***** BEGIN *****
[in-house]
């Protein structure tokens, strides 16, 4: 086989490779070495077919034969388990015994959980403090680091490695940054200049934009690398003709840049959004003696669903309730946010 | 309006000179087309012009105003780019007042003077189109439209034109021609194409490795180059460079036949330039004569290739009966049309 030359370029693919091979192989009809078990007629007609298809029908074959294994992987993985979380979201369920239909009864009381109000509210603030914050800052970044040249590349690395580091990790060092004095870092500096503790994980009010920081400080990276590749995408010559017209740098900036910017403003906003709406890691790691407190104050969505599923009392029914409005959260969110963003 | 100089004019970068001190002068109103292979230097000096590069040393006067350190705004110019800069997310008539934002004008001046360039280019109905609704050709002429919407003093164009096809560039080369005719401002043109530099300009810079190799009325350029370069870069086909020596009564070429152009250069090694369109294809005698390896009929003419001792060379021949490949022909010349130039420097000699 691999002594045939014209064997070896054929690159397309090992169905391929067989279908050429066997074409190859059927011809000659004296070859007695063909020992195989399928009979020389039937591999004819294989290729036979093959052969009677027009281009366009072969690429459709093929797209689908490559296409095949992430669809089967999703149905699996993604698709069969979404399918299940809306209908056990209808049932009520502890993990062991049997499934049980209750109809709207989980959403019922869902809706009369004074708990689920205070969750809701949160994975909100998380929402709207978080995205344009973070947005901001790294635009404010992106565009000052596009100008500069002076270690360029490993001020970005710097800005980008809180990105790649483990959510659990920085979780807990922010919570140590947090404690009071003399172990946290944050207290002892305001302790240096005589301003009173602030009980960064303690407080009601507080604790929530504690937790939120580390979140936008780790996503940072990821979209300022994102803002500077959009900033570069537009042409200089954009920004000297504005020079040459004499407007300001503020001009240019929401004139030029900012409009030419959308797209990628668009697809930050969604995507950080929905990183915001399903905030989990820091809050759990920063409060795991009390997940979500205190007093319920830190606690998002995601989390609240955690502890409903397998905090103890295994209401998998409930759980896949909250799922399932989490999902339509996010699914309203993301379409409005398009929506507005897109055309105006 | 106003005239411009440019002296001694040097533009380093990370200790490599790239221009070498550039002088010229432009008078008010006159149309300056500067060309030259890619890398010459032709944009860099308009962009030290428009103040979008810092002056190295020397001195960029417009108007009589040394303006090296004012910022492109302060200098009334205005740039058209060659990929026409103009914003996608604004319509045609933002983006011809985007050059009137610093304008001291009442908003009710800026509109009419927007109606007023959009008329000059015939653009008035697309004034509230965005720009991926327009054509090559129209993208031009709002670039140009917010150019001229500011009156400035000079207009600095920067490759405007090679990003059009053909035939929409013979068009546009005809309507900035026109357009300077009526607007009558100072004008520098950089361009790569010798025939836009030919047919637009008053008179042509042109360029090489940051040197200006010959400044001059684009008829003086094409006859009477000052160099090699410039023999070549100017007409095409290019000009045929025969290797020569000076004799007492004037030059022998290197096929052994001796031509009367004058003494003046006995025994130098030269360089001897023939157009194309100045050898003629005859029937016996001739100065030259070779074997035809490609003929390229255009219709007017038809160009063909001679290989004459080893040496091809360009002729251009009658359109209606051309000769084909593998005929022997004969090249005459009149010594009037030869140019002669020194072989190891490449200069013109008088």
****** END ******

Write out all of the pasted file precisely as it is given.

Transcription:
[in-house]
């Protein structure tokens, strides 16, 4: 086989490779070495077919034969388990015994959980403090680091490695940054200049934009690398003709840049959004003696669903309730946010 | 309006000179087309012009105003780019007042003077189109439209034109021609194409490795180059460079036949330039004569290739009966049309 030359370029693919091979192989009809078990007629007609298809029908074959294994992987993985979380979201369920239909009864009381109000509210603030914050800052970044040249590349690395580091990790060092004095870092500096503790994980009010920081400080990276590749995408010559017209740098900036910017403003906003709406890691790691407190104050969505599923009392029914409005959260969110963003 | 100089004019970068001190002068109103292979230097000096590069040393006067350190705004110019800069997310008539934002004008001046360039280019109905609704050709002429919407003093164009096809560039080369005719401002043109530099300009810079190799009325350029370069870069086909020596009564070429152009250069090694369109294809005698390896009929003419001792060379021949490949022909010349130039420097000699 691999002594045939014209064997070896054929690159397309090992169905391929067989279908050429066997074409190859059927011809000659004296070859007695063909020992195989399928009979020389039937591999004819294989290729036979093959052969009677027009281009366009072969690429459709093929797209689908490559296409095949992430669809089967999703149905699996993604698709069969979404399918299940809306209908056990209808049932009520502890993990062991049997499934049980209750109809709207989980959403019922869902809706009369004074708990689920205070969750809701949160994975909100998380929402709207978080995205344009973070947005901001790294635009404010992106565009000052596009100008500069002076270690360029490993001020970005710097800005980008809180990105790649483990959510659990920085979780807990922010919570140590947090404690009071003399172990946290944050207290002892305001302790240096005589301003009173602030009980960064303690407080009601507080604790929530504690937790939120580390979140936008780790996503940072990821979209300022994102803002500077959009900033570069537009042409200089954009920004000297504005020079040459004499407007300001503020001009240019929401004139030029900012409009030419959308797209990628668009697809930050969604995507950080929905990183915001399903905030989990820091809050759990920063409060795991009390997940979500205190007093319920830190606690998002995601989390609240955690502890409903397998905090103890295994209401998998409930759980896949909250799922399932989490999902339509996010699914309203993301379409409005398009929506507005897109055309105006 | 106003005239411009440019002296001694040097533009380093990370200790490599790239221009070498550039002088010229432009008078008010006159149309300056500067060309030259890619890398010459032709944009860099308009962009030290428009103040979008810092002056190295020397001195960029417009108007009589040394303006090296004012910022492109302060200098009334205005740039058209060659990929026409103009914003996608604004319509045609933002983006011809985007050059009137610093304008001291009442908003009710800026509109009419927007109606007023959009008329000059015939653009008035697309004034509230965005720009991926327009054509090559129209993208031009709002670039140009917010150019001229500011009156400035000079207009600095920067490759405007090679990003059009053909035939929409013979068009546009005809309507900035026109357009300077009526607007009558100072004008520098950089361009790569010798025939836009030919047919637009008053008179042509042109360029090489940051040197200006010959400044001059684009008829003086094409006859009477000052160099090699410039023999070549100017007409095409290019000009045929025969290797020569000076004799007492004037030059022998290197096929052994001796031509009367004058003494003046006995025994130098030269360089001897023939157009194309100045050898003629005859029937016996001739100065030259070779074997035809490609003929390229255009219709007017038809160009063909001679290989004459080893040496091809360009002729251009009658359109209606051309000769084909593998005929022997004969090249005459009149010594009037030869140019002669020194072989190891490449200069013109008088």